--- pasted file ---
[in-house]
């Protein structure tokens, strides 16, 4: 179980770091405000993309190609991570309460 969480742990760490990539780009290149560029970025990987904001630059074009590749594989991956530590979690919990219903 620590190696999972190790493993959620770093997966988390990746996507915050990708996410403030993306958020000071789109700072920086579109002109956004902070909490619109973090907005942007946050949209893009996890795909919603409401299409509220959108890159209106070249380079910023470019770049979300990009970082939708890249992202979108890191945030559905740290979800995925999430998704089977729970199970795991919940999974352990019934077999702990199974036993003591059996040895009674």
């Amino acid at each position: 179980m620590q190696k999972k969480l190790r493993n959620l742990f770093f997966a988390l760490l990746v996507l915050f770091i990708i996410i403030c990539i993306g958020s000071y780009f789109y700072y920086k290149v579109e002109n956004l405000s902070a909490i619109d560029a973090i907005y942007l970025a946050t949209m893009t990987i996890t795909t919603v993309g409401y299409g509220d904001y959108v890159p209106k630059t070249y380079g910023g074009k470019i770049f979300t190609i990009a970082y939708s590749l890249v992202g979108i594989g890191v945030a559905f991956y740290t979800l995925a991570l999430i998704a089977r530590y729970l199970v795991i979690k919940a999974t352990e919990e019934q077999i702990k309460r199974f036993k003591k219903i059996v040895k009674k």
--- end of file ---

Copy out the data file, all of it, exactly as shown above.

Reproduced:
[in-house]
């Protein structure tokens, strides 16, 4: 179980770091405000993309190609991570309460 969480742990760490990539780009290149560029970025990987904001630059074009590749594989991956530590979690919990219903 620590190696999972190790493993959620770093997966988390990746996507915050990708996410403030993306958020000071789109700072920086579109002109956004902070909490619109973090907005942007946050949209893009996890795909919603409401299409509220959108890159209106070249380079910023470019770049979300990009970082939708890249992202979108890191945030559905740290979800995925999430998704089977729970199970795991919940999974352990019934077999702990199974036993003591059996040895009674």
């Amino acid at each position: 179980m620590q190696k999972k969480l190790r493993n959620l742990f770093f997966a988390l760490l990746v996507l915050f770091i990708i996410i403030c990539i993306g958020s000071y780009f789109y700072y920086k290149v579109e002109n956004l405000s902070a909490i619109d560029a973090i907005y942007l970025a946050t949209m893009t990987i996890t795909t919603v993309g409401y299409g509220d904001y959108v890159p209106k630059t070249y380079g910023g074009k470019i770049f979300t190609i990009a970082y939708s590749l890249v992202g979108i594989g890191v945030a559905f991956y740290t979800l995925a991570l999430i998704a089977r530590y729970l199970v795991i979690k919940a999974t352990e919990e019934q077999i702990k309460r199974f036993k003591k219903i059996v040895k009674k």